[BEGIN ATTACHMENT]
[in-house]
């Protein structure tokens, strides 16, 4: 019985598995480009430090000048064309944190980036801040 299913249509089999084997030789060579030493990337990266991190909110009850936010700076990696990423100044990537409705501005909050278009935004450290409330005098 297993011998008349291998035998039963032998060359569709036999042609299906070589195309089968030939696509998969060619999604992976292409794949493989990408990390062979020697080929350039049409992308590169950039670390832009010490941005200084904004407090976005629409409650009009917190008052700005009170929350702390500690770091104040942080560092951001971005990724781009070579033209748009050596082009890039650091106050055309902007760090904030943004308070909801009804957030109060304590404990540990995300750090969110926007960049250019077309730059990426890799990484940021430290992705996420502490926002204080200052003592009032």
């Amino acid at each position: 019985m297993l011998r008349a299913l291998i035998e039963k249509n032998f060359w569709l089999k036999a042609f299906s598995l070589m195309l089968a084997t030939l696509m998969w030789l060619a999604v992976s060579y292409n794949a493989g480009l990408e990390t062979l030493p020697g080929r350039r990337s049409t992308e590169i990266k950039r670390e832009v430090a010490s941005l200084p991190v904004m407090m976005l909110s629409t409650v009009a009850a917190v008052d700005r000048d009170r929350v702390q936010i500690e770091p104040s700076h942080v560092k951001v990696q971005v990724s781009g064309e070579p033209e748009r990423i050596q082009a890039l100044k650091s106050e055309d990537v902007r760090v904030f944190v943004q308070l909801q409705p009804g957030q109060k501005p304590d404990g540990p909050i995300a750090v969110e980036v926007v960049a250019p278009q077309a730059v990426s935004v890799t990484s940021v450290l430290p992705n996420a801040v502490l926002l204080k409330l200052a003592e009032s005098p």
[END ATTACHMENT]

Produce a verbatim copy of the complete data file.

[in-house]
């Protein structure tokens, strides 16, 4: 019985598995480009430090000048064309944190980036801040 299913249509089999084997030789060579030493990337990266991190909110009850936010700076990696990423100044990537409705501005909050278009935004450290409330005098 297993011998008349291998035998039963032998060359569709036999042609299906070589195309089968030939696509998969060619999604992976292409794949493989990408990390062979020697080929350039049409992308590169950039670390832009010490941005200084904004407090976005629409409650009009917190008052700005009170929350702390500690770091104040942080560092951001971005990724781009070579033209748009050596082009890039650091106050055309902007760090904030943004308070909801009804957030109060304590404990540990995300750090969110926007960049250019077309730059990426890799990484940021430290992705996420502490926002204080200052003592009032």
């Amino acid at each position: 019985m297993l011998r008349a299913l291998i035998e039963k249509n032998f060359w569709l089999k036999a042609f299906s598995l070589m195309l089968a084997t030939l696509m998969w030789l060619a999604v992976s060579y292409n794949a493989g480009l990408e990390t062979l030493p020697g080929r350039r990337s049409t992308e590169i990266k950039r670390e832009v430090a010490s941005l200084p991190v904004m407090m976005l909110s629409t409650v009009a009850a917190v008052d700005r000048d009170r929350v702390q936010i500690e770091p104040s700076h942080v560092k951001v990696q971005v990724s781009g064309e070579p033209e748009r990423i050596q082009a890039l100044k650091s106050e055309d990537v902007r760090v904030f944190v943004q308070l909801q409705p009804g957030q109060k501005p304590d404990g540990p909050i995300a750090v969110e980036v926007v960049a250019p278009q077309a730059v990426s935004v890799t990484s940021v450290l430290p992705n996420a801040v502490l926002l204080k409330l200052a003592e009032s005098p």